Simone Ferraro

Lawrence Berkeley National Laboratory & UC Berkeley

I am a data-driven cosmologist.  My work is a mix of theory, data analysis, and computation to enhance our understanding of the Universe using astrophysical observations.  My main interests include the study of Fundamental Physics (Inflation, Dark Matter, Dark Energy, neutrinos, and other light relics), as well as the epoch of reionization and galaxy formation and evolution.  Much of my recent work has focused on developing new statistics and Machine Learning techniques to exploit the large amount of data from current and future cosmological surveys.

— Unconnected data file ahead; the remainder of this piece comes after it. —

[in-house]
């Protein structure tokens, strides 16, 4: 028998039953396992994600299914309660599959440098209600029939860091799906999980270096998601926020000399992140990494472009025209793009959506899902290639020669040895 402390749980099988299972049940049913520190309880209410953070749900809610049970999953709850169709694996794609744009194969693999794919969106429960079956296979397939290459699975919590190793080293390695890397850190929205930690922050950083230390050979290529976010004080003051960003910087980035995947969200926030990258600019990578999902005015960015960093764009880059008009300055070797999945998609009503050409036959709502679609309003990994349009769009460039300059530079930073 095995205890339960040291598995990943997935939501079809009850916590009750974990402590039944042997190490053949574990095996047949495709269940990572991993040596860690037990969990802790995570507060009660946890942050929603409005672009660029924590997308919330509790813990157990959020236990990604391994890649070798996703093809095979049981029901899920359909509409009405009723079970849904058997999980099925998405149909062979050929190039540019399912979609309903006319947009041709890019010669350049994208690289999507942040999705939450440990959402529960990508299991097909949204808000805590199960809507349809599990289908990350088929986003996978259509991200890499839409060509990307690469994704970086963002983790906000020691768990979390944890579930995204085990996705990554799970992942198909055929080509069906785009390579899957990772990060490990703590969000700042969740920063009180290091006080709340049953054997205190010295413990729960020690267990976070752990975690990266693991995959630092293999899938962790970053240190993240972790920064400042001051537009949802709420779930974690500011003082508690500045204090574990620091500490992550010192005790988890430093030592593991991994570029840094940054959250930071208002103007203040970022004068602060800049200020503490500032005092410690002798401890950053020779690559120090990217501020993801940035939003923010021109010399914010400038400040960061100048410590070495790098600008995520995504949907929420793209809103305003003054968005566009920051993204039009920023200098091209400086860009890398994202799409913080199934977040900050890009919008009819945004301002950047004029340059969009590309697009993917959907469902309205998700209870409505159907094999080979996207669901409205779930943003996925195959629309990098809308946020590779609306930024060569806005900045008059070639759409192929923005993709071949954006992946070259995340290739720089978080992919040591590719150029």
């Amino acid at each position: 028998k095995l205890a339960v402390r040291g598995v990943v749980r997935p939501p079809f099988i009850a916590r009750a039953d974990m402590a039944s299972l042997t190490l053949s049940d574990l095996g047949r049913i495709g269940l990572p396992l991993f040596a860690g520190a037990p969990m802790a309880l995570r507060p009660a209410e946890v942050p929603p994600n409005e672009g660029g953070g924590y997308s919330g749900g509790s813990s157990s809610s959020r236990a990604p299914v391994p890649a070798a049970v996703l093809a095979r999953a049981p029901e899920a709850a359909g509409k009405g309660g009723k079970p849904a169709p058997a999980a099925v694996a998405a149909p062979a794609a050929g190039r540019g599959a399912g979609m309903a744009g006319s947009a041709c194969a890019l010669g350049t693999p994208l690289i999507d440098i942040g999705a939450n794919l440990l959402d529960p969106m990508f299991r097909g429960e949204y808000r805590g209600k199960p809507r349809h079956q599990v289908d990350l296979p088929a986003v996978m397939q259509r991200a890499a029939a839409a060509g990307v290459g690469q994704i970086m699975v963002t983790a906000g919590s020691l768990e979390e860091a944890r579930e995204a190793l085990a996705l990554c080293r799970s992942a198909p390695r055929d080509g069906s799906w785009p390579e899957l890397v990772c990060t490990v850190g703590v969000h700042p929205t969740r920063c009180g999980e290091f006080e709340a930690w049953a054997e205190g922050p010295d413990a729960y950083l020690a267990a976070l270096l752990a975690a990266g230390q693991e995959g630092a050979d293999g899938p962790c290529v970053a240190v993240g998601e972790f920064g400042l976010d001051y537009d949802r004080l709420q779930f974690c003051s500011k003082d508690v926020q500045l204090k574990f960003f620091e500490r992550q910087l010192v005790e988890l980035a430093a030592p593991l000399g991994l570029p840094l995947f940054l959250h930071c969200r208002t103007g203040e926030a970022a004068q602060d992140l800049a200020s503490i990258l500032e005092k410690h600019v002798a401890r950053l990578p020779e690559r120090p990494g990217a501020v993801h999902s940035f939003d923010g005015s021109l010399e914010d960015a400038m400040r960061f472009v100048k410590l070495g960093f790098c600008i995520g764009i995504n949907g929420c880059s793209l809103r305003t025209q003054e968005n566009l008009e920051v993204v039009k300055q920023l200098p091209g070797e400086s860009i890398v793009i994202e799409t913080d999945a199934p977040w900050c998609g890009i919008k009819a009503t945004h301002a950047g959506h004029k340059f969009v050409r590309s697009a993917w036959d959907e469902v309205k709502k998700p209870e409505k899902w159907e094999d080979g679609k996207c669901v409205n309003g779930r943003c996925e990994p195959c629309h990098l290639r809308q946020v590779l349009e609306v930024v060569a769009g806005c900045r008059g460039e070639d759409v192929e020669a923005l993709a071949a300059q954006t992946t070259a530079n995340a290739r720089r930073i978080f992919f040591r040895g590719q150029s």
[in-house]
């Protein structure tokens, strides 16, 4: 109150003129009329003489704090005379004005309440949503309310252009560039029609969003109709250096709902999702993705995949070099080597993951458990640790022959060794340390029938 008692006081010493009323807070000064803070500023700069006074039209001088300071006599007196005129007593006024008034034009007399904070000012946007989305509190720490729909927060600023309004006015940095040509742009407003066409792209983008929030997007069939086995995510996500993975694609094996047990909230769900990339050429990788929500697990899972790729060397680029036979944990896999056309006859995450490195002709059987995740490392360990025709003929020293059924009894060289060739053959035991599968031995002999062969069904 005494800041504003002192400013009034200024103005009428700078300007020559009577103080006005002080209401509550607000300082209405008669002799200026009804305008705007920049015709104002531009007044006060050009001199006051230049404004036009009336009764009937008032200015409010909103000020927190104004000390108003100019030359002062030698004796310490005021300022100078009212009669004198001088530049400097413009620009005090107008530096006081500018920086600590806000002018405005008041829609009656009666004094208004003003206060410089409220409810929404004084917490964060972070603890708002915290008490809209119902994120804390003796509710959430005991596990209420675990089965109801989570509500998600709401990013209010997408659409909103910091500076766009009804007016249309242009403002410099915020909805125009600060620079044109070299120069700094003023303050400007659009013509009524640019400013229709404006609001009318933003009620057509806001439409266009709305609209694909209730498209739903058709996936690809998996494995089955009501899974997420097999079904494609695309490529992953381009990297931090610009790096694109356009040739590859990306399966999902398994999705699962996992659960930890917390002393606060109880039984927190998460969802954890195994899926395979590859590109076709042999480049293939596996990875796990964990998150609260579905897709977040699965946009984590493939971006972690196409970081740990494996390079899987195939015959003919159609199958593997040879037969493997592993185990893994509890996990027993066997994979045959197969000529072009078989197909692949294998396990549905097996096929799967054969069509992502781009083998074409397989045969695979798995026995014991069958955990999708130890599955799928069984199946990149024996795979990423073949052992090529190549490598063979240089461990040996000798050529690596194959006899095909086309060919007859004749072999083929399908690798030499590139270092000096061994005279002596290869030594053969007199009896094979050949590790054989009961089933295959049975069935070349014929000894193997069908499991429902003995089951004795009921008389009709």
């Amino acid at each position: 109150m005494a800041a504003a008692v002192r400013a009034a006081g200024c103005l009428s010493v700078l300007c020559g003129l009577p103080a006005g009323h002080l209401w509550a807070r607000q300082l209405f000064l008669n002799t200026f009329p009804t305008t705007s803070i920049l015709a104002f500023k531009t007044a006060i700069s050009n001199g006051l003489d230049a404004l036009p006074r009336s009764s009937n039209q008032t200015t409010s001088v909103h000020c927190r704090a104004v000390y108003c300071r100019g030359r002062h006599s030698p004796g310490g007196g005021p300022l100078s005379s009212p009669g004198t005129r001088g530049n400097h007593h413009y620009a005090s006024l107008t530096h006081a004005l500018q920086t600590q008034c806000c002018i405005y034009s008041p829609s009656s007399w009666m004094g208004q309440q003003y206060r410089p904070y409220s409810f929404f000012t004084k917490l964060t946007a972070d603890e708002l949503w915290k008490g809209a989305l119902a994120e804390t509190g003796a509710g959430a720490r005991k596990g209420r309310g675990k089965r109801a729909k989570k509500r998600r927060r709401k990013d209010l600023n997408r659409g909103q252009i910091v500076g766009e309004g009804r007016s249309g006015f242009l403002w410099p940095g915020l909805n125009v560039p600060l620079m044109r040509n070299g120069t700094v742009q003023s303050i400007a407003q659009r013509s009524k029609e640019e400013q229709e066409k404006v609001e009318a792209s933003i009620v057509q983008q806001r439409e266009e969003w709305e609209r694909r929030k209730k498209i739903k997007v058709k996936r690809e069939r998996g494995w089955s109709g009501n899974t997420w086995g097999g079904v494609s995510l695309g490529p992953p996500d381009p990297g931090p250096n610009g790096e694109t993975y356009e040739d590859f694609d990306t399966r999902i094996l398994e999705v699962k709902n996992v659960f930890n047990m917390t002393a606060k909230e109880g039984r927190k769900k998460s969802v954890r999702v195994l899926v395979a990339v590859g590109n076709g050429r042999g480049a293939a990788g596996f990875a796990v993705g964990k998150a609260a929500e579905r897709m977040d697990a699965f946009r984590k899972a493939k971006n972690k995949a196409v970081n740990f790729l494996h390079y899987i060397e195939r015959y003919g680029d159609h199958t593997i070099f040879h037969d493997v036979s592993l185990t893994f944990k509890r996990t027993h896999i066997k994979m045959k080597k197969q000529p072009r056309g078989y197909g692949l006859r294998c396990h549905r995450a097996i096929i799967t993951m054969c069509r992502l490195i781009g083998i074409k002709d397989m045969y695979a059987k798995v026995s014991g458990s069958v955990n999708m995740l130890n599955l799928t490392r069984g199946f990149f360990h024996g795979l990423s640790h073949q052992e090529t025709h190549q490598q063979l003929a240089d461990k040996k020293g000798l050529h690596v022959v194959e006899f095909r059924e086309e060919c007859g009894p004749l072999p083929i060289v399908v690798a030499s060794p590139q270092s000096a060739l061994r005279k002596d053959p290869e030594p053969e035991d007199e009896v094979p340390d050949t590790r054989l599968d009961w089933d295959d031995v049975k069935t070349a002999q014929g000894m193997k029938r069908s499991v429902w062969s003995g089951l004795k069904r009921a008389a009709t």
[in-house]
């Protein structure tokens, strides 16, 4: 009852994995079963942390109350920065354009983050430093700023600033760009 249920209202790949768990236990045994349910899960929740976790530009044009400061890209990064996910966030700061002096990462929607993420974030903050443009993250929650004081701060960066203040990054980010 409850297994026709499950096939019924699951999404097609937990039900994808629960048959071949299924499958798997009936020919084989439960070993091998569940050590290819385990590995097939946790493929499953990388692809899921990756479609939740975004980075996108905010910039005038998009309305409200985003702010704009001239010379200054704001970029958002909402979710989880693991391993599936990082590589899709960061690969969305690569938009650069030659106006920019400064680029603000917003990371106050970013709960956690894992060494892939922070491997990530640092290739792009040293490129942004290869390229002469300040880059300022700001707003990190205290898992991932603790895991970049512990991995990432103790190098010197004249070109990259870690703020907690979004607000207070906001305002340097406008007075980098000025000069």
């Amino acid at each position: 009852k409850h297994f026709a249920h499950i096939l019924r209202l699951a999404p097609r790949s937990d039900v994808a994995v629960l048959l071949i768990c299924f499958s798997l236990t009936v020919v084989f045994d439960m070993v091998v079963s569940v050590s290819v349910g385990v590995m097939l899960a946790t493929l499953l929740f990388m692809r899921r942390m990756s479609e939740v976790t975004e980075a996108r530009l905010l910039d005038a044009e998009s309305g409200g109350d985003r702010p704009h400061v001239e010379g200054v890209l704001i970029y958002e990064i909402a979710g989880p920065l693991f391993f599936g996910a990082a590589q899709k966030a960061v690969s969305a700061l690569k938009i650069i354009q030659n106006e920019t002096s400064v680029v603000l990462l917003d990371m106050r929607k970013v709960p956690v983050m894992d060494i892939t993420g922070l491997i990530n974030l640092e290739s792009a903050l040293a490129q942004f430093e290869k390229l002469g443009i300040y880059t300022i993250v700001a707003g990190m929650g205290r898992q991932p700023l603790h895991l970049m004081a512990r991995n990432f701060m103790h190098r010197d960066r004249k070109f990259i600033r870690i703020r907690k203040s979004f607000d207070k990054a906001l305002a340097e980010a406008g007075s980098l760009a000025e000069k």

I am a Senior Scientist at Lawrence Berkeley National Lab and a senior member of the Berkeley Center for Cosmological Physics (BCCP) at UC Berkeley.  I am an active member of both the Cosmology and the Machine Learning for Fundamental Physics groups.

I was a Miller Fellow at UC Berkeley and I got my PhD in Astrophysical Sciences at Princeton University (advised by David Spergel).  I got a Master's in Physics from the University of Chicago (working with Wayne Hu), and previously I studied Physics and Math at the University of Cambridge.

My CV here should be reasonably up-to-date. You can email me for the latest version.

I have co-authored over 150 papers on a wide range of topics, listed at the link above. You may also find my INSPIRE, Google Scholar, LinkedIn, and ORCID profiles useful.